Million-dollar wait over for Australian researchers

No explanation for delay that kept 15 academics on tenterhooks for months

May 28, 2021
Pedestrian and cyclist traffic ‘Go’ signal representing approval of ARC grant funding
Source: iStock

Months of potentially career-jeopardising limbo has ended for more than a dozen Australian researchers, after federal education minister Alan Tudge signed off on almost A$1.2 million (£650,000) of funding that had been given a green light by the Australian Research Council (ARC).

A summary posted on the ARC website on 28 May reveals that Mr Tudge has now approved two humanities research grants endorsed by the council some four months ago.

They were among 67 ARC Linkage Projects grant recommendations communicated to Mr Tudge’s office on 1 February. The minister approved funding for 65 proposals on 24 March but deferred his decision on projects led by the universities of Sydney and Queensland.

The delay fanned fears of more political interference in the research funding process, after Mr Tudge’s predecessors Dan Tehan and Simon Birmingham vetoed grant recommendations from the ARC. The minister’s office has shrugged off questions about the delay from Greens senator Mehreen Faruqi and the media.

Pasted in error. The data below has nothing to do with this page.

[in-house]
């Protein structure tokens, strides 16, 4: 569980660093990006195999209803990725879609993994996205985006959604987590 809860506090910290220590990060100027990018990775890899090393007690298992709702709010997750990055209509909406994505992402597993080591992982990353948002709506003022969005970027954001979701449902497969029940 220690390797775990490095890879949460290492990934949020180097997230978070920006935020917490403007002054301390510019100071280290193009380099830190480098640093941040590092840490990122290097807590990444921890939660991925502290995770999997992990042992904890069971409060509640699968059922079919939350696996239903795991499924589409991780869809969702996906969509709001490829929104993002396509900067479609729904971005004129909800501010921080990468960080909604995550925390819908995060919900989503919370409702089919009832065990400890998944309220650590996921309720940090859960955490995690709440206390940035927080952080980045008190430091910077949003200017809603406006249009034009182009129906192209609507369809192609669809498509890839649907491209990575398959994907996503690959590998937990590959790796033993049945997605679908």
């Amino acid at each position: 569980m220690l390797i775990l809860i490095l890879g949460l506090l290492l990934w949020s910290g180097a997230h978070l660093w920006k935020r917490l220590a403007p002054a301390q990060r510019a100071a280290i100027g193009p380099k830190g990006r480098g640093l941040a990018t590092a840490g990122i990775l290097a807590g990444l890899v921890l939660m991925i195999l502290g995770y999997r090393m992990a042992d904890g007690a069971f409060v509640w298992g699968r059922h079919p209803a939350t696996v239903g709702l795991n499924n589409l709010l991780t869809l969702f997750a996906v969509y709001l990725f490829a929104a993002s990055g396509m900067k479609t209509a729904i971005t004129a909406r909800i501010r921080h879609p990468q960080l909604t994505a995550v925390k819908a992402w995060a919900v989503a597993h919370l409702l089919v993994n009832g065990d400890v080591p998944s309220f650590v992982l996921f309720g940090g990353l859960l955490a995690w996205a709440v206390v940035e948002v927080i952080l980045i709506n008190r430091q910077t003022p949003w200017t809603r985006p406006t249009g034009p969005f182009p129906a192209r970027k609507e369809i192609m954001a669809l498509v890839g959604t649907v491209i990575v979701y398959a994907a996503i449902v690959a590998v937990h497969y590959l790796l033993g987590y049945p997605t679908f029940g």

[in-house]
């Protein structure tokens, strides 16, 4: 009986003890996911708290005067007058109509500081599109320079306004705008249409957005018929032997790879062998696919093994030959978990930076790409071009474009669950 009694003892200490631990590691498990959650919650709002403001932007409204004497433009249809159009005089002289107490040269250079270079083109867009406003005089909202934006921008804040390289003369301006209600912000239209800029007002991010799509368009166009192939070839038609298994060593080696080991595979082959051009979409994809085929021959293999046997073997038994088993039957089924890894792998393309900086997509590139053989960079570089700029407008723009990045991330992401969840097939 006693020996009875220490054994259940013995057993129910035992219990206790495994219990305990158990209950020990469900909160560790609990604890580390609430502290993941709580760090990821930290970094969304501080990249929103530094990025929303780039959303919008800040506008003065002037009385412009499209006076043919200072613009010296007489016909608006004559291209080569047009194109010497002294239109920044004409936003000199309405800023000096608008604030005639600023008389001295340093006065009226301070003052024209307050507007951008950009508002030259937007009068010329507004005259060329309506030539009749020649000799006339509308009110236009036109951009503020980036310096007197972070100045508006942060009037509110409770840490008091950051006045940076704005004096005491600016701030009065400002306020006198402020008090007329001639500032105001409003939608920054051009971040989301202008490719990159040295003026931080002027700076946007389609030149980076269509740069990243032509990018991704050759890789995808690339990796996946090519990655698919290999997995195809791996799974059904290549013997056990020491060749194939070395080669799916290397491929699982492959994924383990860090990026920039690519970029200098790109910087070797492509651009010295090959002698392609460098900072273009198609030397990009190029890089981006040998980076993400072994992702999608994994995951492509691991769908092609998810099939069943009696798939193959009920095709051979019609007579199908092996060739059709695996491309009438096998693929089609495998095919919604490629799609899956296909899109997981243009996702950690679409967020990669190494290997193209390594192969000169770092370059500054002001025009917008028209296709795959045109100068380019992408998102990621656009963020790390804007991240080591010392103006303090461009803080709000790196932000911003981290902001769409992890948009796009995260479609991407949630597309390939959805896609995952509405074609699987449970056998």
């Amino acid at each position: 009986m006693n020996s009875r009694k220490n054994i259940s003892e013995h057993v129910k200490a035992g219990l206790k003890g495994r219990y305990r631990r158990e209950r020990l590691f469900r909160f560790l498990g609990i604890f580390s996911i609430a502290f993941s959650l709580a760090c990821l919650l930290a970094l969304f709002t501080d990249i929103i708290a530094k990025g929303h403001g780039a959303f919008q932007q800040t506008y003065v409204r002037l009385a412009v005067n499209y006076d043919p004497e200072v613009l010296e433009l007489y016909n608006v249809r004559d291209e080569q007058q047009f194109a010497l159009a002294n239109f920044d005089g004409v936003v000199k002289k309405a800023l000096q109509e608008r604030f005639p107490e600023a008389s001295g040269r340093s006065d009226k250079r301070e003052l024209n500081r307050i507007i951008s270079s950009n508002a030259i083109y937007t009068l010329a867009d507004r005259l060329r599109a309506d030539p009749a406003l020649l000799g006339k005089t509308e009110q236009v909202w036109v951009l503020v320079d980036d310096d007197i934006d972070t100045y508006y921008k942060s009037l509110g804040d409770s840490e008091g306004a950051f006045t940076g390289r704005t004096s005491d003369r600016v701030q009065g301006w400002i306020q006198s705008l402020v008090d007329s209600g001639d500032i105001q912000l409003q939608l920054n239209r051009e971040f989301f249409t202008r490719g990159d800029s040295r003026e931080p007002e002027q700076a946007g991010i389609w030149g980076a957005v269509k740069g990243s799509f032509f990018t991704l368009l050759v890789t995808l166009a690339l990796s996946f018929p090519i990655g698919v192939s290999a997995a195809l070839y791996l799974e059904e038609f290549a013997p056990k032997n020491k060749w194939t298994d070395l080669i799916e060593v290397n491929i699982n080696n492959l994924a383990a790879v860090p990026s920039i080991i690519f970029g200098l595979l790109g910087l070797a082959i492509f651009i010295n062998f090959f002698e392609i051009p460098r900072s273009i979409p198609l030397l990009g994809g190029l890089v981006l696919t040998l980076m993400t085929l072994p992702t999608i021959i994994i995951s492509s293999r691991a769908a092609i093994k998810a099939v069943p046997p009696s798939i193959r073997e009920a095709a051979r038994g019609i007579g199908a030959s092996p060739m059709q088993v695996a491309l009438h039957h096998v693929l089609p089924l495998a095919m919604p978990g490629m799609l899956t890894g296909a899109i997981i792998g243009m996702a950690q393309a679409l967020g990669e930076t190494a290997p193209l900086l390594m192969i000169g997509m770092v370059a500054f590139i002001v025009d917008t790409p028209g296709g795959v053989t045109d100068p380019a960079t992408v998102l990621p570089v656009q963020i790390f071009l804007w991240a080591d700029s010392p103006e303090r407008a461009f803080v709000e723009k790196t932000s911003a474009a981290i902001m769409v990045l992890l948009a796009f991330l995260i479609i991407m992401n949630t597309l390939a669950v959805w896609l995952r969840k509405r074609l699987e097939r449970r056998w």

The University of Sydney project, run by indigenous researchers, will develop an “imagination education pedagogical framework” for use by teachers in underprivileged areas. The Queensland team will develop best practice guidelines to help humanitarian organisations marshal interest in foreign aid without relying on “dehumanising” images of victims of violence.

Research transparency campaigner “ARC Tracker” tweeted that the grants’ approval was pleasing, but that the reasons for the delay would probably never be revealed, with the minister not obliged to reveal them even to the applicants.

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